If you’re nervous about the possibility of being sued for malpractice or having a complaint filed against you, go with the second option. Take the concerns, questions, and commentary that you find when you look at hashtags and develop content for your blog or tweets about those subjects. This enables you to address the concerns of your target market without worrying about whether someone will assume you are giving them legal advice.

Here’s an example: if you used #bankruptcy as your hashtag and clicked on it, you would definitely see some junk. You’d also see questions, news stories, and opinions people have about bankruptcy. You could write about the differences between Chapter 7 and Chapter 13. You could talk about how bankruptcy will affect credit and will also give people a clean start. You could talk about whether people could continue to send Little Jimmy to jiu-jitsu lessons while they’re making Chapter 13 payments.

Creating content based off of hashtags is a good move for your law firm account. Semantic searches will play a big part in search engine results page rankings in 2017. A semantic search works by trying to understand the searcher’s intent and the contextual meaning of terms used. So if your main subject on Twitter is bankruptcy, semantic searches would capture some of the associated terms and topics discussed above. When you create blog posts, make sure that you place a short call to action in it and direct people to your Twitter account so they can follow you there.

Twitter Search

Twitter search is a fantastic tool. It can help you find accounts related to certain subjects or conversations. You can choose whether you’d like live search results, accounts, or look at tweets. Using both tweets and live search results, you can find conversations related to the subject you’d like to read or post about.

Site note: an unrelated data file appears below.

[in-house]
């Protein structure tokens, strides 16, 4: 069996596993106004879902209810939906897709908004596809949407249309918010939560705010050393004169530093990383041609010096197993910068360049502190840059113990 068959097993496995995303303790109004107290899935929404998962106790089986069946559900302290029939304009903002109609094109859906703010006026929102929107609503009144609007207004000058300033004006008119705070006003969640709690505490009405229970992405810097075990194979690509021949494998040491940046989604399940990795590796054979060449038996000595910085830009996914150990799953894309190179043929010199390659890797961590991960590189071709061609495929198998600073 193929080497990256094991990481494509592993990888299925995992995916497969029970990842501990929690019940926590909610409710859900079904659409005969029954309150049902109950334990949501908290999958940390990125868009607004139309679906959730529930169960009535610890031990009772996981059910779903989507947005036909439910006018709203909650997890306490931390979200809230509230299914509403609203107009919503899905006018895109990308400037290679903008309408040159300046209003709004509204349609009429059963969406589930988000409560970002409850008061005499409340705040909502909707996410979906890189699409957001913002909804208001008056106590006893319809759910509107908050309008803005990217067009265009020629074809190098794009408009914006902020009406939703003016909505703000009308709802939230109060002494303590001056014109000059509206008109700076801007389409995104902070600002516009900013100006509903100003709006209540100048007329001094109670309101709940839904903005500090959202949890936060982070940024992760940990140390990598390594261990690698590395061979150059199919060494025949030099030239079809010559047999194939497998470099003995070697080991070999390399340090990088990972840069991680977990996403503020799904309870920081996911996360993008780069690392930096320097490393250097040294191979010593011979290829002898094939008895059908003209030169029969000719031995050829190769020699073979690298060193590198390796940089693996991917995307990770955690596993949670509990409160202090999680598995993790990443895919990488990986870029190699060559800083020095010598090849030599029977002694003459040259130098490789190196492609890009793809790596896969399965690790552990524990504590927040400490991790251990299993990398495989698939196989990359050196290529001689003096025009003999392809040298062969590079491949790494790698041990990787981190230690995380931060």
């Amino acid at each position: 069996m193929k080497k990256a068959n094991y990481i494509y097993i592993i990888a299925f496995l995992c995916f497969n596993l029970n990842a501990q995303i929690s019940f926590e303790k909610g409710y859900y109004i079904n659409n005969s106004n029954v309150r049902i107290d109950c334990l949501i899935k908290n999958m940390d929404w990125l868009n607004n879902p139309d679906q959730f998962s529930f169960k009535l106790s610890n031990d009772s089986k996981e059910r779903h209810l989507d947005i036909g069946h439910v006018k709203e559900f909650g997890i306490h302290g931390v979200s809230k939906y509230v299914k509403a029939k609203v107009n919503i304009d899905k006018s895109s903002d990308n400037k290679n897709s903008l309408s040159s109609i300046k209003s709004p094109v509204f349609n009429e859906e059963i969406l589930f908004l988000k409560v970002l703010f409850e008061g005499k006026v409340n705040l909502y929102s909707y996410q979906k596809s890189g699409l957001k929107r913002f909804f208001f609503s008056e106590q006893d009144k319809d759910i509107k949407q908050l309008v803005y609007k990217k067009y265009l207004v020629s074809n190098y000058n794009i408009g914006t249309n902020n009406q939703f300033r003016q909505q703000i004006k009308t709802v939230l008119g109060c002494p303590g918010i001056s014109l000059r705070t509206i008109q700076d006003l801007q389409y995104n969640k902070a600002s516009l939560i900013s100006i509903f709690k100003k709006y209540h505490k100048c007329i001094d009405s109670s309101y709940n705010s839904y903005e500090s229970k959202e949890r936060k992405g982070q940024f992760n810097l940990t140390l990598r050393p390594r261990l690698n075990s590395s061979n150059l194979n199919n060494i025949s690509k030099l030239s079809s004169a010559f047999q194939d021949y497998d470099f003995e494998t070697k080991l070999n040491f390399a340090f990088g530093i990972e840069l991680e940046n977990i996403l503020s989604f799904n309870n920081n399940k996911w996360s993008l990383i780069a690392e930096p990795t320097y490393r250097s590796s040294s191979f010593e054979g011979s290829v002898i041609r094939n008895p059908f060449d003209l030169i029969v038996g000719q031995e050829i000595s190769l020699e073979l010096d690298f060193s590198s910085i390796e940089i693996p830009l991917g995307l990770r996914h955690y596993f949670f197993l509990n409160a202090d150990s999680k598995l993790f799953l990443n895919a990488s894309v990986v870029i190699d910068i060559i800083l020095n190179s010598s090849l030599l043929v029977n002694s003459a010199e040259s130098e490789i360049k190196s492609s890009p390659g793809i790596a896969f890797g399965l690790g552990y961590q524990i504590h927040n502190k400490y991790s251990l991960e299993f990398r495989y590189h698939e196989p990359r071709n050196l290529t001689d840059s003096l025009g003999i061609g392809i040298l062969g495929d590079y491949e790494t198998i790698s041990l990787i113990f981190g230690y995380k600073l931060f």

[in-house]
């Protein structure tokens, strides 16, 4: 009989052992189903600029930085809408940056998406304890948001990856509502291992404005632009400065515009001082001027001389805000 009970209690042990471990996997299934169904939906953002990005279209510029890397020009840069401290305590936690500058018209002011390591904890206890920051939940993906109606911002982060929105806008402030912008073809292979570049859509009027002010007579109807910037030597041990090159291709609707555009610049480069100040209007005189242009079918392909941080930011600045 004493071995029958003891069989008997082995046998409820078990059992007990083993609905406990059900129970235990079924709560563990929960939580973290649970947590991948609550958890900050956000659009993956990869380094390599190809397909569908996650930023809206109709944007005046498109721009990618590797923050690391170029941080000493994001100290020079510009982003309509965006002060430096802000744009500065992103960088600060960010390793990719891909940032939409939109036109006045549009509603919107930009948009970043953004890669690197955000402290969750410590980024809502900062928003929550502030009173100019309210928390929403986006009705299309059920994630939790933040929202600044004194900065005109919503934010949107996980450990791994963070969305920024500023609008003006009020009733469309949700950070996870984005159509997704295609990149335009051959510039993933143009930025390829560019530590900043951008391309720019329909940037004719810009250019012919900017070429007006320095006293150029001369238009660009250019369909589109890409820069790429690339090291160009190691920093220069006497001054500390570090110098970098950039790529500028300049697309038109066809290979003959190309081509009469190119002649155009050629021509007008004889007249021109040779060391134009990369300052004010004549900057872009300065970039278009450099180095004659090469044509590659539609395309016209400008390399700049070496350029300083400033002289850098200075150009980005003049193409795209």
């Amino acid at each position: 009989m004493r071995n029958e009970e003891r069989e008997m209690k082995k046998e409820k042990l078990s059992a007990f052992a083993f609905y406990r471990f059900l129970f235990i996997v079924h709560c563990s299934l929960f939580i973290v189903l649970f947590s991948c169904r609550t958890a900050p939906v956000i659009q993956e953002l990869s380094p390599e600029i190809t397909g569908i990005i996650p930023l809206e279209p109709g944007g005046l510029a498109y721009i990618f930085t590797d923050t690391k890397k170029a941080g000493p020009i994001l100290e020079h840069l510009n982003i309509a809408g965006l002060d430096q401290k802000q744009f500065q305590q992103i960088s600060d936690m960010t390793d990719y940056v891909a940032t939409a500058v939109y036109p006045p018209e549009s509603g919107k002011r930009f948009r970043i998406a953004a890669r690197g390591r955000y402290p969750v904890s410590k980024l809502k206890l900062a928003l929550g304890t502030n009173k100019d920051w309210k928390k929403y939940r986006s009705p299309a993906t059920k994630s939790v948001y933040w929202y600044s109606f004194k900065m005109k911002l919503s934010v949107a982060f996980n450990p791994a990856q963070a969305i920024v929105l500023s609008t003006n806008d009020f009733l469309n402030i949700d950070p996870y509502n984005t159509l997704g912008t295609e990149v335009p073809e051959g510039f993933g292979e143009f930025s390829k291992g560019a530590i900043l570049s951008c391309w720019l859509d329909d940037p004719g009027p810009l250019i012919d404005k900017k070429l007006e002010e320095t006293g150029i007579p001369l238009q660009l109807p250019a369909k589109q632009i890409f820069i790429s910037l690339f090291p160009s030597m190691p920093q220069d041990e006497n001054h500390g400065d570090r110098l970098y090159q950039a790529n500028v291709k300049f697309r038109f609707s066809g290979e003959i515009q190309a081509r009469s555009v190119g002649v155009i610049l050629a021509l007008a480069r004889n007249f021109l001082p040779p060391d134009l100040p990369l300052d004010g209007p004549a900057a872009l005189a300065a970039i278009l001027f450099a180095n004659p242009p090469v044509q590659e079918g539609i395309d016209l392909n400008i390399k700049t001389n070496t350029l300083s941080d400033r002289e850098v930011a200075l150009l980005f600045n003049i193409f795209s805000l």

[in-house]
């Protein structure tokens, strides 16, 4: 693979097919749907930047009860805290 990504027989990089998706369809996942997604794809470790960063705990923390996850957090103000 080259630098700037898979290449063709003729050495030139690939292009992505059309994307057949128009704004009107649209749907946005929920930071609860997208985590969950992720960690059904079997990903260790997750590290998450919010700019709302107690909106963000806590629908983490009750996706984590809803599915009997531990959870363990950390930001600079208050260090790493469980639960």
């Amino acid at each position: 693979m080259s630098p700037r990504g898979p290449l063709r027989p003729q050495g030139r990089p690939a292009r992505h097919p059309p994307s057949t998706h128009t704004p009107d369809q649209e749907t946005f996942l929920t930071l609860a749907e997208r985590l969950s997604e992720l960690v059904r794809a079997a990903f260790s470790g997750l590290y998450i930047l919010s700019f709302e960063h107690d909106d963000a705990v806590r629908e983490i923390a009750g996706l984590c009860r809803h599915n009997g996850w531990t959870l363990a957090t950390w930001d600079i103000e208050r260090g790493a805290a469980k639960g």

When and What Should You Post on Twitter?

When should you post to Twitter? You can send out updates to new blog posts every time something is published. You should also think about your target market and when they are most likely to be online. Consider using a free online tool that will analyze your Twitter account to determine the best times to post things to your followers. You can then either post things on your own at that time or use a social media tool like Buffer or Hoot Suite to send it on your behalf automatically. Using tools like these can dramatically cut down the amount of time it takes for you to keep up with your Twitter account.

Once you’ve established your schedule, it’s important that you use it (but don’t make it the only times you ever post), and it’s also important to review the schedule every so often. Using tools like Buffer makes this part of being active on Twitter easy. You can also see which of your links were re-tweeted and clicked the most.

The thing that confuses most people, regardless whether they run a law firm or a clothing boutique, is what they should post on Twitter. First, let’s talk about what not to do. Don’t constantly look to sell. How annoyed do you get when you go to a store and you’re just looking around and you’re accosted by 12 sales professionals? Does it make you want to do business there if you honestly weren’t looking to buy at that moment? No. It just annoys you and makes you want to look for a place that gives you the information you need.